Leonard, Street and Deinard to merge with Kansas City law firm

Author:
Updated:
Original:

The fourth-largest law firm in Minnesota that's been operating in Minneapolis for the last 91 years will officially announce Monday a merger with a Kansas City firm.

Leonard, Street and Deinard is combining with Stinson Morrison Hecker to form Stinson Leonard Street, the Star Tribune reports.

The Business Journal says the new firm will employ nearly 530 lawyers across 14 cities, landing the firm in the top 75 largest firms by headcount in the country.

Mark Hinderks, managing partner for Stinson, told the Business Journal that the combined firm will expand lawyers' resources and help attract clients who need more "firepower."

According to the Star Tribune, mergers in American legal circles are becoming more and more common as economic and strategic pressures force law firms to consider new growth strategies.

However, leaders of the new firm insist the transaction is not "a merger of survival," the Star Tribune reported. The Wall Street Journal says both firms prospered through the recession.

The merger is effective Jan. 1.

Next Up

coronavirus, covid-19

Mayo Clinic study provides 'best guess' about pandemic's future in MN

Minnesota could be seeing decreasing numbers into the summer if the study is correct.

daunte wright funeral - siblings

Mourners remember Daunte Wright, plead for justice

Wright was killed by a now-former Brooklyn Center police officer on April 11.

covid

HealthPartners: COVID hospitalizations driven by unvaccinated, middle aged adults

The health provider says the average age of its hospitalized patients is trending downwards.

Andrew Thomas booking photo

Man suspected of shooting at National Guard in Minneapolis faces more charges

He has now been charged in Hennepin County District Court with more serious crimes.

wetlands

Investigation finds EPA mishandled oversight for PolyMet mine permits

A new report found the EPA didn't follow its own procedures when it submitted comments on the proposed project.

baseball

MDH's new COVID guidance urges weekly testing for those involved in sports

Those not involved in school sports are still advised to get tested every two weeks.

Trey Lance

With loaded QB draft class, now is the time for Vikings to act

With a strong class, this year might be the time to select Kirk Cousins' successor.

Kellen Mond

Coller: Is a 'developmental' quarterback worth it?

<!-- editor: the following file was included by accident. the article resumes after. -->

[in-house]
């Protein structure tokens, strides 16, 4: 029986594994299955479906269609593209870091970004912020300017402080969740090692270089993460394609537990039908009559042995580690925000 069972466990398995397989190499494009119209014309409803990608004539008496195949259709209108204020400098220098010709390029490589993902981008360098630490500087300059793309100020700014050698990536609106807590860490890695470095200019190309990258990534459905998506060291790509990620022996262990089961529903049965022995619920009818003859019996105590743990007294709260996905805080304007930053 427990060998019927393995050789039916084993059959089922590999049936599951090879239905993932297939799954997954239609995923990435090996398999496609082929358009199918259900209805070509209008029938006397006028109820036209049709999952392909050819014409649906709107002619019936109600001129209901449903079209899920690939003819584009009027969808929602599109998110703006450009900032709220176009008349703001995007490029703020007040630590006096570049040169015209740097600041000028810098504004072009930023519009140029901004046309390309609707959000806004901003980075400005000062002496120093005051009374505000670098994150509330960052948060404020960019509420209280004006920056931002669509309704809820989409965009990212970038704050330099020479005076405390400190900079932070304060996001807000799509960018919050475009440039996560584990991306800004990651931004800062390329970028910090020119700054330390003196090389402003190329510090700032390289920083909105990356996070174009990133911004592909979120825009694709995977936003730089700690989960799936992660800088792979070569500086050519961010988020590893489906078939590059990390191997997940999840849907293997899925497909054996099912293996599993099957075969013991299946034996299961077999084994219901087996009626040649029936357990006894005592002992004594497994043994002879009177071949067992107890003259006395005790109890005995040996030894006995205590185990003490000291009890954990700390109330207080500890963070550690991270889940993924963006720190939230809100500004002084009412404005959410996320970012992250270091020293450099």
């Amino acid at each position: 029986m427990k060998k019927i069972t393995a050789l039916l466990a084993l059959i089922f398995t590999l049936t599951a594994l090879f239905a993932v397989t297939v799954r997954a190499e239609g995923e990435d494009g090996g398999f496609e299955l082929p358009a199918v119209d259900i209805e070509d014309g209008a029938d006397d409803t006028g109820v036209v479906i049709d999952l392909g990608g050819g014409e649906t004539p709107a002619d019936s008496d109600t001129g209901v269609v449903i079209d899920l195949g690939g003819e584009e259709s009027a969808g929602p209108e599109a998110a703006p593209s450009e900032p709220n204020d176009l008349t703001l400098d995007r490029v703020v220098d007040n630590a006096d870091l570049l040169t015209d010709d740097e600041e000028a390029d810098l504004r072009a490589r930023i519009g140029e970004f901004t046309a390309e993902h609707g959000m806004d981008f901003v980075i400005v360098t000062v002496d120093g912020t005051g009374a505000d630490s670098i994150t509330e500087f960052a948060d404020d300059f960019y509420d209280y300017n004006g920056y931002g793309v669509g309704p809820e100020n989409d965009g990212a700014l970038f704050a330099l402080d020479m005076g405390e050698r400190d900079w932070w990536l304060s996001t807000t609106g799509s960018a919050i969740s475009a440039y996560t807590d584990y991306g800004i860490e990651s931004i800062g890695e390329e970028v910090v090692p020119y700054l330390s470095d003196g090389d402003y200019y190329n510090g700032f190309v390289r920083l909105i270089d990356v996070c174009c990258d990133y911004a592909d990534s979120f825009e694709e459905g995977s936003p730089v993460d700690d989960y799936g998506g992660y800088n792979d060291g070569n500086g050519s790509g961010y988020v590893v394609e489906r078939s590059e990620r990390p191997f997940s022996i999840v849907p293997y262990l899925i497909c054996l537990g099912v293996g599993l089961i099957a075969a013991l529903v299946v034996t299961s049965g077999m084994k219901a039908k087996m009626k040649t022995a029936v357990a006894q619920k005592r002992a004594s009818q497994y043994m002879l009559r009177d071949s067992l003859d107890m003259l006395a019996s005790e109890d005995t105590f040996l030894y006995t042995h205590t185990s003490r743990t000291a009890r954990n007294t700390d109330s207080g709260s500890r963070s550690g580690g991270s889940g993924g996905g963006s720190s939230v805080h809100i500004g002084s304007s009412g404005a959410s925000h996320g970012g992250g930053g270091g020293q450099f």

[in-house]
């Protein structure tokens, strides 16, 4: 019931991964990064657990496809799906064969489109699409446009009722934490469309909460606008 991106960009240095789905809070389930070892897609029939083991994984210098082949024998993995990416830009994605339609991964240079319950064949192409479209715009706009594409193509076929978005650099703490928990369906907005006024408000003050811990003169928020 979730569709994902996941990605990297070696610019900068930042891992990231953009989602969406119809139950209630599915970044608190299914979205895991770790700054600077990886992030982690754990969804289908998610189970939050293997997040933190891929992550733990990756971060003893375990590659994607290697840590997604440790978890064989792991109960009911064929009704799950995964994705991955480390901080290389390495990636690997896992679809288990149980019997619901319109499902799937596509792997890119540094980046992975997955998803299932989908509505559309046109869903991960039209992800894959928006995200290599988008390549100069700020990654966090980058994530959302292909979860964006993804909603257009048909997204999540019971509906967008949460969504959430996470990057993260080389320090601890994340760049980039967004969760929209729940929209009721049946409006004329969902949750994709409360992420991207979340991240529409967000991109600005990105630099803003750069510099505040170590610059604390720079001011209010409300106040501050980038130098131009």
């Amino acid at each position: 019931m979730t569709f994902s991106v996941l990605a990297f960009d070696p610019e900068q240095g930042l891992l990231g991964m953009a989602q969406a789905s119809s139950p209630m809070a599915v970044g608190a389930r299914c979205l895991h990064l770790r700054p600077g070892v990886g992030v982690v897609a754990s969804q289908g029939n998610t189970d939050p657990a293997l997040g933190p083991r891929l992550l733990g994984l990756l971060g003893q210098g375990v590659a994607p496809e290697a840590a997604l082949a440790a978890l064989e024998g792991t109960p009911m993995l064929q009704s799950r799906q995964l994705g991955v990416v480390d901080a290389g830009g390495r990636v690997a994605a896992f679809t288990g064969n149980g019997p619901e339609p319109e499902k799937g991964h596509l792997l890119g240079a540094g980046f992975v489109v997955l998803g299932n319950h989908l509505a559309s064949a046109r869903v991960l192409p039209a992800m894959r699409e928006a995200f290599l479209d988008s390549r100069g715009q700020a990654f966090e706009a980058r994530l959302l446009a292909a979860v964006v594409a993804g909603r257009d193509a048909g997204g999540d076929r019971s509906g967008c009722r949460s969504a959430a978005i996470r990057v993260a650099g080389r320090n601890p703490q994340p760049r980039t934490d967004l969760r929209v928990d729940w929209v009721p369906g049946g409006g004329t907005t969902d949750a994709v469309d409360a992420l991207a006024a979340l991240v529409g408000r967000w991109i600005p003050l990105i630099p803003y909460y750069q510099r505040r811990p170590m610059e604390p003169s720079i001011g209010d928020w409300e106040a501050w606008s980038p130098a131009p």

Matthew Coller writes a weekly Vikings column for BMTN, with more of his work found at Purple Insider.

highland bridge

St. Paul announces names of parks at Highland Bridge development

Construction on the parks will begin later this year.

State Capitol

MN House passes omnibus public safety bill with police reform measures

The Senate previously passed its omnibus public safety bill without police accountability legislation.

Related

Minnesota's TCF Bank to merge with Detroit-based bank

The TCF name is staying, with Detroit's Chemical Bank changing its name.

Minneapolis law firm cuts 20 support staff from its workforce

Legal giant Dorsey & Whitney has laid off 20 employees, including 12 positions at the downtown Minneapolis headquarters. The Star Tribune reports no lawyers were cut from the firm. The newspaper notes the remaining layoffs were at offices in California, Hong Kong, New York, Salt Lake City and Seattle.

Minnesota's longest-running law firm closes

St. Paul-based Moore, Costello & Hart dissolved as of Monday, according to the Business Journal. The law firm was founded in 1855 and focused on small business consulting, nonprofit and health care law, estate planning, and commercial and construction litigation. U.S. Chief Justice Warren Burger was a partner before he was appointed by President Richard Nixon in 1969.

Minn. law firm at center of massive new bank settlement

Pressed for years by a Minneapolis law firm, Visa, MasterCard and 13 of the country's biggest banks have agreed to pay $7.25 billion to settle accusations by retailers that they engaged in price-fixing on credit card transaction fees. The settlement could be the largest antitrust class-action settlement in U.S. history. Lead counsel for the class plaintiffs is K. Craig Wildfang, an antitrust lawyer in Minneapolis with Robins, Kaplan, Miller & Ciresi.